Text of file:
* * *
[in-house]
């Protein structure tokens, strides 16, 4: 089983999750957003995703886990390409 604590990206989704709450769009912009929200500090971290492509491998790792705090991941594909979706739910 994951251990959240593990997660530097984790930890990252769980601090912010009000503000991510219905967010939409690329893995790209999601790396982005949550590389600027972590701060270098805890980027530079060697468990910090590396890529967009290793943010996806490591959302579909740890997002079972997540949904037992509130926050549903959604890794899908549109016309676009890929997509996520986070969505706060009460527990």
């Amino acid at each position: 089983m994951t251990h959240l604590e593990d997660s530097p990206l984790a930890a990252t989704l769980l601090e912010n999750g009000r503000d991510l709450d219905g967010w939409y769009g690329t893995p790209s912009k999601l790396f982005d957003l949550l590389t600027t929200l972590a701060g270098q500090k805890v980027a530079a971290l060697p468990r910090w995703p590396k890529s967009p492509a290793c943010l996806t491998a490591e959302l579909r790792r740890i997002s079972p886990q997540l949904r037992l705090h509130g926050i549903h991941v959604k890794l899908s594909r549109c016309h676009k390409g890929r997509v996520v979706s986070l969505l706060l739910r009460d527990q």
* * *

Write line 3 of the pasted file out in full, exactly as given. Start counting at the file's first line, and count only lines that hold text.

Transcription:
């Amino acid at each position: 089983m994951t251990h959240l604590e593990d997660s530097p990206l984790a930890a990252t989704l769980l601090e912010n999750g009000r503000d991510l709450d219905g967010w939409y769009g690329t893995p790209s912009k999601l790396f982005d957003l949550l590389t600027t929200l972590a701060g270098q500090k805890v980027a530079a971290l060697p468990r910090w995703p590396k890529s967009p492509a290793c943010l996806t491998a490591e959302l579909r790792r740890i997002s079972p886990q997540l949904r037992l705090h509130g926050i549903h991941v959604k890794l899908s594909r549109c016309h676009k390409g890929r997509v996520v979706s986070l969505l706060l739910r009460d527990q």